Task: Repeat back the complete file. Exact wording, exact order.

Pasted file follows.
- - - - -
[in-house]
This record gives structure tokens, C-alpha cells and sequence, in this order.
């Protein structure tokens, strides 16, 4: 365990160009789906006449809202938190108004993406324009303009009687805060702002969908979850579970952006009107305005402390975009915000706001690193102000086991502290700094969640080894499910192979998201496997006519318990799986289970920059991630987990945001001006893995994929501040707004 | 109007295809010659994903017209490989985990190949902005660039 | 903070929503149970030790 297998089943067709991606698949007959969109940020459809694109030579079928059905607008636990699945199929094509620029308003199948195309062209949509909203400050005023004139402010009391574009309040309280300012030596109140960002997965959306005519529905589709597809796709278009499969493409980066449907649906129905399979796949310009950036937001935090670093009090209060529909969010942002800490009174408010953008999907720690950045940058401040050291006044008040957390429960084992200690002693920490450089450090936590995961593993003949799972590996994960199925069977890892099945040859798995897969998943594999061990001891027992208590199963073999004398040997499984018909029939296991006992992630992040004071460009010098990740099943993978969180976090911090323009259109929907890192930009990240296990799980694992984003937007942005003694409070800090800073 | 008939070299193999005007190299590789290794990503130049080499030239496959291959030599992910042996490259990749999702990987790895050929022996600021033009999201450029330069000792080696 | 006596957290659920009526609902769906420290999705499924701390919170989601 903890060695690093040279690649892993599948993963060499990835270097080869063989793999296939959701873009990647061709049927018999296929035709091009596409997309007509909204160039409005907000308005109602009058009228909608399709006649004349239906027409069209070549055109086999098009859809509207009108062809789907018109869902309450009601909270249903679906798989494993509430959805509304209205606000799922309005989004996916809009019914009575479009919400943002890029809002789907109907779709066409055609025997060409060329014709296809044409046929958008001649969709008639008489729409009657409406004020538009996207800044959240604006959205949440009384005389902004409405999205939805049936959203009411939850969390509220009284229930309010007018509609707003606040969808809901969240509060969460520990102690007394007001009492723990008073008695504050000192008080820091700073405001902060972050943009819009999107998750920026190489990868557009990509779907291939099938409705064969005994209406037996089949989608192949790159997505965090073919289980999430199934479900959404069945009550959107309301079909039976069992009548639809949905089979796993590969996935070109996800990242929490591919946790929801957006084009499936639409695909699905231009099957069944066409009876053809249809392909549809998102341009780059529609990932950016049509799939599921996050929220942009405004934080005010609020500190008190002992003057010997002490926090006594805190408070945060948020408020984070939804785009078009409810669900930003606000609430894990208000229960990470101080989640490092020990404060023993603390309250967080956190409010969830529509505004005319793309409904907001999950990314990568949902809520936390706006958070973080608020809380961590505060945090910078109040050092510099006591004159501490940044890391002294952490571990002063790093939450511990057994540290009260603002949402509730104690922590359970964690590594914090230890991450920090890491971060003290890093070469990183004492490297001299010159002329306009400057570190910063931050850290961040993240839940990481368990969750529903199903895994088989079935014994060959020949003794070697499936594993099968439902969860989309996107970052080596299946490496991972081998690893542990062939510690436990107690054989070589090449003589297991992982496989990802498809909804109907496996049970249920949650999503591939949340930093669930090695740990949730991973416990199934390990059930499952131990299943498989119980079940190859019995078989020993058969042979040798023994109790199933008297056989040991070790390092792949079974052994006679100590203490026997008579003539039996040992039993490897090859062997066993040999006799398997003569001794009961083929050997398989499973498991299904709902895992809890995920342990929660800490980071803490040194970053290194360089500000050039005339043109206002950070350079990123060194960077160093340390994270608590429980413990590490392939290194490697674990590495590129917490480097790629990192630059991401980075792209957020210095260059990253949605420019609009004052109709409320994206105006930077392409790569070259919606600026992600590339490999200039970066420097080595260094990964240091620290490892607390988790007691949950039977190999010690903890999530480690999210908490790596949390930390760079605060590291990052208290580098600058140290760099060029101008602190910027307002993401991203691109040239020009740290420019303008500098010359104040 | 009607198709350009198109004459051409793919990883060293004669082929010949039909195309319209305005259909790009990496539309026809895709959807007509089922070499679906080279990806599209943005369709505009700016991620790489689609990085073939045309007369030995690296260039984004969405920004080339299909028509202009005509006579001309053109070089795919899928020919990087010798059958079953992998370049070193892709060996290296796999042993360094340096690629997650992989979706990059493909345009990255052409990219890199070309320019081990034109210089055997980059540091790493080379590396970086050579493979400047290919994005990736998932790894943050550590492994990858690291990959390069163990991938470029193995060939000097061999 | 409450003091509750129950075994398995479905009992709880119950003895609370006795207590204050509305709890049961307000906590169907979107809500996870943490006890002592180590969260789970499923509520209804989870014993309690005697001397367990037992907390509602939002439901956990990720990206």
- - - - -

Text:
[in-house]
This record gives structure tokens, C-alpha cells and sequence, in this order.
């Protein structure tokens, strides 16, 4: 365990160009789906006449809202938190108004993406324009303009009687805060702002969908979850579970952006009107305005402390975009915000706001690193102000086991502290700094969640080894499910192979998201496997006519318990799986289970920059991630987990945001001006893995994929501040707004 | 109007295809010659994903017209490989985990190949902005660039 | 903070929503149970030790 297998089943067709991606698949007959969109940020459809694109030579079928059905607008636990699945199929094509620029308003199948195309062209949509909203400050005023004139402010009391574009309040309280300012030596109140960002997965959306005519529905589709597809796709278009499969493409980066449907649906129905399979796949310009950036937001935090670093009090209060529909969010942002800490009174408010953008999907720690950045940058401040050291006044008040957390429960084992200690002693920490450089450090936590995961593993003949799972590996994960199925069977890892099945040859798995897969998943594999061990001891027992208590199963073999004398040997499984018909029939296991006992992630992040004071460009010098990740099943993978969180976090911090323009259109929907890192930009990240296990799980694992984003937007942005003694409070800090800073 | 008939070299193999005007190299590789290794990503130049080499030239496959291959030599992910042996490259990749999702990987790895050929022996600021033009999201450029330069000792080696 | 006596957290659920009526609902769906420290999705499924701390919170989601 903890060695690093040279690649892993599948993963060499990835270097080869063989793999296939959701873009990647061709049927018999296929035709091009596409997309007509909204160039409005907000308005109602009058009228909608399709006649004349239906027409069209070549055109086999098009859809509207009108062809789907018109869902309450009601909270249903679906798989494993509430959805509304209205606000799922309005989004996916809009019914009575479009919400943002890029809002789907109907779709066409055609025997060409060329014709296809044409046929958008001649969709008639008489729409009657409406004020538009996207800044959240604006959205949440009384005389902004409405999205939805049936959203009411939850969390509220009284229930309010007018509609707003606040969808809901969240509060969460520990102690007394007001009492723990008073008695504050000192008080820091700073405001902060972050943009819009999107998750920026190489990868557009990509779907291939099938409705064969005994209406037996089949989608192949790159997505965090073919289980999430199934479900959404069945009550959107309301079909039976069992009548639809949905089979796993590969996935070109996800990242929490591919946790929801957006084009499936639409695909699905231009099957069944066409009876053809249809392909549809998102341009780059529609990932950016049509799939599921996050929220942009405004934080005010609020500190008190002992003057010997002490926090006594805190408070945060948020408020984070939804785009078009409810669900930003606000609430894990208000229960990470101080989640490092020990404060023993603390309250967080956190409010969830529509505004005319793309409904907001999950990314990568949902809520936390706006958070973080608020809380961590505060945090910078109040050092510099006591004159501490940044890391002294952490571990002063790093939450511990057994540290009260603002949402509730104690922590359970964690590594914090230890991450920090890491971060003290890093070469990183004492490297001299010159002329306009400057570190910063931050850290961040993240839940990481368990969750529903199903895994088989079935014994060959020949003794070697499936594993099968439902969860989309996107970052080596299946490496991972081998690893542990062939510690436990107690054989070589090449003589297991992982496989990802498809909804109907496996049970249920949650999503591939949340930093669930090695740990949730991973416990199934390990059930499952131990299943498989119980079940190859019995078989020993058969042979040798023994109790199933008297056989040991070790390092792949079974052994006679100590203490026997008579003539039996040992039993490897090859062997066993040999006799398997003569001794009961083929050997398989499973498991299904709902895992809890995920342990929660800490980071803490040194970053290194360089500000050039005339043109206002950070350079990123060194960077160093340390994270608590429980413990590490392939290194490697674990590495590129917490480097790629990192630059991401980075792209957020210095260059990253949605420019609009004052109709409320994206105006930077392409790569070259919606600026992600590339490999200039970066420097080595260094990964240091620290490892607390988790007691949950039977190999010690903890999530480690999210908490790596949390930390760079605060590291990052208290580098600058140290760099060029101008602190910027307002993401991203691109040239020009740290420019303008500098010359104040 | 009607198709350009198109004459051409793919990883060293004669082929010949039909195309319209305005259909790009990496539309026809895709959807007509089922070499679906080279990806599209943005369709505009700016991620790489689609990085073939045309007369030995690296260039984004969405920004080339299909028509202009005509006579001309053109070089795919899928020919990087010798059958079953992998370049070193892709060996290296796999042993360094340096690629997650992989979706990059493909345009990255052409990219890199070309320019081990034109210089055997980059540091790493080379590396970086050579493979400047290919994005990736998932790894943050550590492994990858690291990959390069163990991938470029193995060939000097061999 | 409450003091509750129950075994398995479905009992709880119950003895609370006795207590204050509305709890049961307000906590169907979107809500996870943490006890002592180590969260789970499923509520209804989870014993309690005697001397367990037992907390509602939002439901956990990720990206």